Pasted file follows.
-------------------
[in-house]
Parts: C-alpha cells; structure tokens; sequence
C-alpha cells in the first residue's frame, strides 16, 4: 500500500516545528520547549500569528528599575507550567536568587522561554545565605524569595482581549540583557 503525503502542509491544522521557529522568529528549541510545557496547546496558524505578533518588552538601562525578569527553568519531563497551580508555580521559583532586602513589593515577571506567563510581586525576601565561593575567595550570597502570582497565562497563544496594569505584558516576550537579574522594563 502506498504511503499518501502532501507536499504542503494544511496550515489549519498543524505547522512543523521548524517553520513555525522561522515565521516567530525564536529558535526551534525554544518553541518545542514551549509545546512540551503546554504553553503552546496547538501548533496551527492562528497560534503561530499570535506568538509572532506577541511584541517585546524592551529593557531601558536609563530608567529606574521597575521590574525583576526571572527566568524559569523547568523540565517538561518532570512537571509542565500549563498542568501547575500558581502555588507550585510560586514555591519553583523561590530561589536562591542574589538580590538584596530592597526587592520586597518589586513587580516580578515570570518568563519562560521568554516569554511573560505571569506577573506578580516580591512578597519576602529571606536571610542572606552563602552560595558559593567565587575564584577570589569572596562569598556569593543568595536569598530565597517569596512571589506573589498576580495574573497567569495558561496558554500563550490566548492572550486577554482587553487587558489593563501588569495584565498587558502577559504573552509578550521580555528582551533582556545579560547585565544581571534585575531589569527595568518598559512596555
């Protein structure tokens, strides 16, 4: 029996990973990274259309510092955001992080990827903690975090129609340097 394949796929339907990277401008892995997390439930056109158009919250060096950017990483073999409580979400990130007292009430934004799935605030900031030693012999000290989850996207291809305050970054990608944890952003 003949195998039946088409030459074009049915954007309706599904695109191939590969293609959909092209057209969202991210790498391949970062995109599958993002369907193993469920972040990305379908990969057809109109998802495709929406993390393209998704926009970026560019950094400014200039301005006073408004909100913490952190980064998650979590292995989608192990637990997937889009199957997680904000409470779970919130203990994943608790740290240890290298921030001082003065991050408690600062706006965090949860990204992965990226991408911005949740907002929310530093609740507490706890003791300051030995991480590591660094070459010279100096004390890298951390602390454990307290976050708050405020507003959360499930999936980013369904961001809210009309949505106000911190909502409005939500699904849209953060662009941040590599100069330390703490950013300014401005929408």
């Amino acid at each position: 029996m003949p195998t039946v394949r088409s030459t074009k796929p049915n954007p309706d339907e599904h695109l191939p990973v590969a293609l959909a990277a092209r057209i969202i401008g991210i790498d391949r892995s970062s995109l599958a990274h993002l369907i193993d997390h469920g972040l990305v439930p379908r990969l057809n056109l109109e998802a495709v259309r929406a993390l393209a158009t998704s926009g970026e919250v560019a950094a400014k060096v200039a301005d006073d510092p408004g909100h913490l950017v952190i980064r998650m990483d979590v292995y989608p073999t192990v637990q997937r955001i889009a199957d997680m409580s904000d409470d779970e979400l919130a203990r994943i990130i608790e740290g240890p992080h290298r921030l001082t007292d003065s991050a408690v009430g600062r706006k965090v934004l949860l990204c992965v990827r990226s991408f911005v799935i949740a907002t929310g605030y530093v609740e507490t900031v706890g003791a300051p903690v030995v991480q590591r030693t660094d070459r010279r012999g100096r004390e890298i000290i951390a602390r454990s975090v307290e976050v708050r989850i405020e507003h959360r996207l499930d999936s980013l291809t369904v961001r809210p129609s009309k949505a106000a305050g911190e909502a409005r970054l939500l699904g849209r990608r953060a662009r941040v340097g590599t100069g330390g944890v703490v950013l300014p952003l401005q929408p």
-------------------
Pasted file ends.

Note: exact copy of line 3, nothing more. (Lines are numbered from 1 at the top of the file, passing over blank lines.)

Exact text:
C-alpha cells in the first residue's frame, strides 16, 4: 500500500516545528520547549500569528528599575507550567536568587522561554545565605524569595482581549540583557 503525503502542509491544522521557529522568529528549541510545557496547546496558524505578533518588552538601562525578569527553568519531563497551580508555580521559583532586602513589593515577571506567563510581586525576601565561593575567595550570597502570582497565562497563544496594569505584558516576550537579574522594563 502506498504511503499518501502532501507536499504542503494544511496550515489549519498543524505547522512543523521548524517553520513555525522561522515565521516567530525564536529558535526551534525554544518553541518545542514551549509545546512540551503546554504553553503552546496547538501548533496551527492562528497560534503561530499570535506568538509572532506577541511584541517585546524592551529593557531601558536609563530608567529606574521597575521590574525583576526571572527566568524559569523547568523540565517538561518532570512537571509542565500549563498542568501547575500558581502555588507550585510560586514555591519553583523561590530561589536562591542574589538580590538584596530592597526587592520586597518589586513587580516580578515570570518568563519562560521568554516569554511573560505571569506577573506578580516580591512578597519576602529571606536571610542572606552563602552560595558559593567565587575564584577570589569572596562569598556569593543568595536569598530565597517569596512571589506573589498576580495574573497567569495558561496558554500563550490566548492572550486577554482587553487587558489593563501588569495584565498587558502577559504573552509578550521580555528582551533582556545579560547585565544581571534585575531589569527595568518598559512596555